Getting Into Words: Vocabulary Instruction that Strengthens Comprehension
For children with poor vocabulary development, reading is intimidating rather than exciting. That's why elementary and middle school teachers need this activity-filled guidebook!
Use Getting Into Words to help improve students' independent word learning skills and strengthen their comprehension so they'll tackle their schoolwork with confidence. Teachers will start by learning about the model developed by the author, who believes that good vocabulary skills come from knowing important words and knowing how and when to use word acquisition strategies. Then teachers will motivate their students with a wide range of fun, engaging worksheets that go beyond traditional methods like memorizing word lists.
Educators will find guidelines on teaching vocabulary to younger children and English language learners and helping students implement vocabulary strategies spontaneously. They'll also benefit from sample student/teacher interactions, answer keys to the student worksheets, and guidance on managing a schoolwide vocabulary development program. This practical, easy-to-use book - built around research-based principles - really helps children "get into words" so they'll be confident, motivated readers ready for school success.
Photocopiable worksheets for students include:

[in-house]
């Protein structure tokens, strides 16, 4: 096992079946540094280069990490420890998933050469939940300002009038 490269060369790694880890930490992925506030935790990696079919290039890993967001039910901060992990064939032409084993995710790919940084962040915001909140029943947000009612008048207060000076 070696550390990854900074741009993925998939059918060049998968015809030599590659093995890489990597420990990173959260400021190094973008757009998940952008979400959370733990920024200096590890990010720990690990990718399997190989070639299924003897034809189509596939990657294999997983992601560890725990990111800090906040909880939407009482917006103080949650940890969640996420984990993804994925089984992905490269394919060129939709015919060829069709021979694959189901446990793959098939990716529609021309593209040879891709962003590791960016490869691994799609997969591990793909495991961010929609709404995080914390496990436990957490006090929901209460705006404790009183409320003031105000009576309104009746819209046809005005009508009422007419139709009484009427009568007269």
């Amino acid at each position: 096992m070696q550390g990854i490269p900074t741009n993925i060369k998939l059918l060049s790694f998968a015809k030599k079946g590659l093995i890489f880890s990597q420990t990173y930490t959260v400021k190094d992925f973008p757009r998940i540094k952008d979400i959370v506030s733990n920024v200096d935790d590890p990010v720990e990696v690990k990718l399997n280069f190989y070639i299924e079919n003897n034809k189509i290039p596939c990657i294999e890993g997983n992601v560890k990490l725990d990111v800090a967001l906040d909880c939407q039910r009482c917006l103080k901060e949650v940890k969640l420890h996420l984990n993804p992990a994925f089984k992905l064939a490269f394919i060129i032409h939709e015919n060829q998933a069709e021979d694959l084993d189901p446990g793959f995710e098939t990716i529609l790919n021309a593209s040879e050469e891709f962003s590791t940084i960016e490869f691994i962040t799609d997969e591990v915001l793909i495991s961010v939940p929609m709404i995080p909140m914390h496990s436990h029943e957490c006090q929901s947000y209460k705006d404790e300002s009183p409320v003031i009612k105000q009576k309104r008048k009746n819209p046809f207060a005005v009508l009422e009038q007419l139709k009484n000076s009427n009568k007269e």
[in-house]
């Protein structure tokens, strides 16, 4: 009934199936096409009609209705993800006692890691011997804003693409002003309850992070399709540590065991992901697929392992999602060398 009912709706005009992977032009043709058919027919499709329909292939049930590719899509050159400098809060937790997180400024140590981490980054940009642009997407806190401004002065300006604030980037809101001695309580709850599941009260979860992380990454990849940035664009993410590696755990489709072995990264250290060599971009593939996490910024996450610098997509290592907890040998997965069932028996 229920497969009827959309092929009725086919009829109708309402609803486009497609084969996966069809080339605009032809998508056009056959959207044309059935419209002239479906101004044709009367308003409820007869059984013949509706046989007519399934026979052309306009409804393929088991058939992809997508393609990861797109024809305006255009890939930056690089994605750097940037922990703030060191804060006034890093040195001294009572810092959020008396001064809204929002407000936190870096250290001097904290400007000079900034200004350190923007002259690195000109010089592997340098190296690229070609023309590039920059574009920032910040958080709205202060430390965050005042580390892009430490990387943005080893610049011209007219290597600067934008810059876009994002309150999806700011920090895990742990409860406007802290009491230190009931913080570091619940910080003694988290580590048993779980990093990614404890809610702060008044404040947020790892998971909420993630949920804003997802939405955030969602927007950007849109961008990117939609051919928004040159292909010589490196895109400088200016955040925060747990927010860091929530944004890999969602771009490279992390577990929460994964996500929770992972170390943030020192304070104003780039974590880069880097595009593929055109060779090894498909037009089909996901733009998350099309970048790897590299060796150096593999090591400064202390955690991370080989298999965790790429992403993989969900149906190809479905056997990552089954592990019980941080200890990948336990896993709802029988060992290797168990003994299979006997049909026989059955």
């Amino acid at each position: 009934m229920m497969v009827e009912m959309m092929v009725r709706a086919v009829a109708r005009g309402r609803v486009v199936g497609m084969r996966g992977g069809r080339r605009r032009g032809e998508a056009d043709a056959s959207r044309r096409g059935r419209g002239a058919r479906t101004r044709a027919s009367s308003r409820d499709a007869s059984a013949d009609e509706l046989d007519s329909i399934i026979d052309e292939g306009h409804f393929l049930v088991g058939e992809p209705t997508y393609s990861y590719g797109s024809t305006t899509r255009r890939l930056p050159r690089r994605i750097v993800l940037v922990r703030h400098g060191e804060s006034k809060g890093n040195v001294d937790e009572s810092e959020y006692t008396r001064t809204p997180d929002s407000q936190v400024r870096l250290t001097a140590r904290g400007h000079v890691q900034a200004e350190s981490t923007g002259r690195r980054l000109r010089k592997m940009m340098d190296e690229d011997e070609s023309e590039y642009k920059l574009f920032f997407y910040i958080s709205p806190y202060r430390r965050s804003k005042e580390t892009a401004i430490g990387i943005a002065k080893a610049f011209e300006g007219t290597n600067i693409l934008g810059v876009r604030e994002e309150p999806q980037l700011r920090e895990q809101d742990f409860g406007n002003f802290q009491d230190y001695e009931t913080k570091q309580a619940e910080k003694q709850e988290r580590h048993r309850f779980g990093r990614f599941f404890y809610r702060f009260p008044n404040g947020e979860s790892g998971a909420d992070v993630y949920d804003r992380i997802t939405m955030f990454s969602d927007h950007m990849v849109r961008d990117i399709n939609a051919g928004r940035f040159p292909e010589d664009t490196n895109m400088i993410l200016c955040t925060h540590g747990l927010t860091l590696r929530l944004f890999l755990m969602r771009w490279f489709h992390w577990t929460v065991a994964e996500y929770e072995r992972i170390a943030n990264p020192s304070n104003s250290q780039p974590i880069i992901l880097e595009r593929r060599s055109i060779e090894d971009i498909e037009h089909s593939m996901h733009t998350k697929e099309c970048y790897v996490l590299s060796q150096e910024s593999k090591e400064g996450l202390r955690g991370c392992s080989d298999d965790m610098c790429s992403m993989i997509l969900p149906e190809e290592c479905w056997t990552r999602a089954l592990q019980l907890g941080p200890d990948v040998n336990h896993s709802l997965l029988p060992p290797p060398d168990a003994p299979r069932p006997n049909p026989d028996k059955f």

About the Author
Shira Lubliner, Ed.D., has been an educator for more than thirty years, working as a classroom teacher, a private school principal, and a teacher educator. An assistant professor of teacher education at California State University, Hayward, Dr. Lubliner teaches methods classes for pre-service teachers and reading courses to graduate students. She conducts classroom-based research in local elementary schools, has taught a variety of grade levels, and recently returned to the classroom to teach fifth grade in a diverse California public school. Dr. Lubliner presents workshops for teachers on vocabulary instruction and reading comprehension throughout the country and often speaks at annual meetings of the American Educational Research Association, the International Reading Association, the National Council for the Social Studies, and the California Reading Association.